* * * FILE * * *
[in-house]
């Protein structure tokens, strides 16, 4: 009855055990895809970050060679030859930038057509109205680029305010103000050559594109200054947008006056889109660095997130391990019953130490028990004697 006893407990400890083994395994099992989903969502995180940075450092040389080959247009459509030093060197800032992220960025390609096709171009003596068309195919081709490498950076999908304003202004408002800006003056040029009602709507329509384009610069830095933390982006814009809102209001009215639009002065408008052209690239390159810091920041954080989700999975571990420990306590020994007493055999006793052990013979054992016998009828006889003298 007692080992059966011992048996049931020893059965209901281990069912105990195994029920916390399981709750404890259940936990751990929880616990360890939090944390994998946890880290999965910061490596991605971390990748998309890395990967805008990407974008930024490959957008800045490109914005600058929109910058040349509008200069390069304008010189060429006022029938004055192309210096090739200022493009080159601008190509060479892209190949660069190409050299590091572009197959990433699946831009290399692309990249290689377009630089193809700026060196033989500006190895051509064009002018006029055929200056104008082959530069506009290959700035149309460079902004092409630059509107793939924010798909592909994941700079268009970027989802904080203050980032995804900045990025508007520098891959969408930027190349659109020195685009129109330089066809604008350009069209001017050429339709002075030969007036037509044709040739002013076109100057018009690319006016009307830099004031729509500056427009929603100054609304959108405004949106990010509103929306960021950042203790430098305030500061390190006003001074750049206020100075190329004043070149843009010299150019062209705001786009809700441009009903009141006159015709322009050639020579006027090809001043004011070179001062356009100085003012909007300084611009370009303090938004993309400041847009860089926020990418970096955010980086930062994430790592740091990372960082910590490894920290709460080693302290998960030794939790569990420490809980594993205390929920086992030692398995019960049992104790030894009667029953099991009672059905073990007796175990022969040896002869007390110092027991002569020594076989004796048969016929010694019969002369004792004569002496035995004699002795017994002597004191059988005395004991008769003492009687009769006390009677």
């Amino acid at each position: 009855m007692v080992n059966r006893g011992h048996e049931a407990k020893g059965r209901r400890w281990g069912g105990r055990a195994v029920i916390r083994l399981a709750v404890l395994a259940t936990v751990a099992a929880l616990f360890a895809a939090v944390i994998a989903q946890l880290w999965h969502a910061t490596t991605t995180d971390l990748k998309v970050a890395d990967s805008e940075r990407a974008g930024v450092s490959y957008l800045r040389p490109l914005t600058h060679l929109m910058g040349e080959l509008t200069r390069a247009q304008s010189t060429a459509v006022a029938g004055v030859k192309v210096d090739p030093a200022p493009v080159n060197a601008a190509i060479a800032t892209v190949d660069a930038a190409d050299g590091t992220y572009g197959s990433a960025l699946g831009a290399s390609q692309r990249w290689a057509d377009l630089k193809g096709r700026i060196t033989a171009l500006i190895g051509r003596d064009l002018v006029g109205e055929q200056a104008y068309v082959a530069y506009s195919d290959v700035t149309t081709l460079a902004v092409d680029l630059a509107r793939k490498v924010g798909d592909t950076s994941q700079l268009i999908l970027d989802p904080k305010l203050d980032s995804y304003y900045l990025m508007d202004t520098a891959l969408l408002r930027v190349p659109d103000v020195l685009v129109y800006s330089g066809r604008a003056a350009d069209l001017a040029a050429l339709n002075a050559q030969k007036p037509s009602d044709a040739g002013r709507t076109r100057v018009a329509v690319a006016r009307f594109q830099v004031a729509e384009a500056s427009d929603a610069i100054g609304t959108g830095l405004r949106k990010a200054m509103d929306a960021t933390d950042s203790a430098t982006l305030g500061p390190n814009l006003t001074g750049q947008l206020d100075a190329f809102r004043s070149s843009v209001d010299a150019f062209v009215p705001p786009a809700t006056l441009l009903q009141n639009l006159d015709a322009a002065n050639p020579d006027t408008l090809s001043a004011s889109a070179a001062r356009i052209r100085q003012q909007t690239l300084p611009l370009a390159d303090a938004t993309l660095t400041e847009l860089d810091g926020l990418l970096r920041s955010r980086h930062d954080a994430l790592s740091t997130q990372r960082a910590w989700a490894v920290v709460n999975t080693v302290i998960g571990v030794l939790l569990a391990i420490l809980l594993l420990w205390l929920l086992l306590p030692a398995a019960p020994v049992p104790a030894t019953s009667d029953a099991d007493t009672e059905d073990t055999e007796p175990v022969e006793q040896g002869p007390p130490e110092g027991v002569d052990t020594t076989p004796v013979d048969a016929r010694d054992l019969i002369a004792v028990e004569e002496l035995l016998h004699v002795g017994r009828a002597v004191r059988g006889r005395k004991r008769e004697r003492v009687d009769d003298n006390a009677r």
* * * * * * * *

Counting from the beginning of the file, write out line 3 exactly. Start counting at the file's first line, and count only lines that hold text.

């Amino acid at each position: 009855m007692v080992n059966r006893g011992h048996e049931a407990k020893g059965r209901r400890w281990g069912g105990r055990a195994v029920i916390r083994l399981a709750v404890l395994a259940t936990v751990a099992a929880l616990f360890a895809a939090v944390i994998a989903q946890l880290w999965h969502a910061t490596t991605t995180d971390l990748k998309v970050a890395d990967s805008e940075r990407a974008g930024v450092s490959y957008l800045r040389p490109l914005t600058h060679l929109m910058g040349e080959l509008t200069r390069a247009q304008s010189t060429a459509v006022a029938g004055v030859k192309v210096d090739p030093a200022p493009v080159n060197a601008a190509i060479a800032t892209v190949d660069a930038a190409d050299g590091t992220y572009g197959s990433a960025l699946g831009a290399s390609q692309r990249w290689a057509d377009l630089k193809g096709r700026i060196t033989a171009l500006i190895g051509r003596d064009l002018v006029g109205e055929q200056a104008y068309v082959a530069y506009s195919d290959v700035t149309t081709l460079a902004v092409d680029l630059a509107r793939k490498v924010g798909d592909t950076s994941q700079l268009i999908l970027d989802p904080k305010l203050d980032s995804y304003y900045l990025m508007d202004t520098a891959l969408l408002r930027v190349p659109d103000v020195l685009v129109y800006s330089g066809r604008a003056a350009d069209l001017a040029a050429l339709n002075a050559q030969k007036p037509s009602d044709a040739g002013r709507t076109r100057v018009a329509v690319a006016r009307f594109q830099v004031a729509e384009a500056s427009d929603a610069i100054g609304t959108g830095l405004r949106k990010a200054m509103d929306a960021t933390d950042s203790a430098t982006l305030g500061p390190n814009l006003t001074g750049q947008l206020d100075a190329f809102r004043s070149s843009v209001d010299a150019f062209v009215p705001p786009a809700t006056l441009l009903q009141n639009l006159d015709a322009a002065n050639p020579d006027t408008l090809s001043a004011s889109a070179a001062r356009i052209r100085q003012q909007t690239l300084p611009l370009a390159d303090a938004t993309l660095t400041e847009l860089d810091g926020l990418l970096r920041s955010r980086h930062d954080a994430l790592s740091t997130q990372r960082a910590w989700a490894v920290v709460n999975t080693v302290i998960g571990v030794l939790l569990a391990i420490l809980l594993l420990w205390l929920l086992l306590p030692a398995a019960p020994v049992p104790a030894t019953s009667d029953a099991d007493t009672e059905d073990t055999e007796p175990v022969e006793q040896g002869p007390p130490e110092g027991v002569d052990t020594t076989p004796v013979d048969a016929r010694d054992l019969i002369a004792v028990e004569e002496l035995l016998h004699v002795g017994r009828a002597v004191r059988g006889r005395k004991r008769e004697r003492v009687d009769d003298n006390a009677r």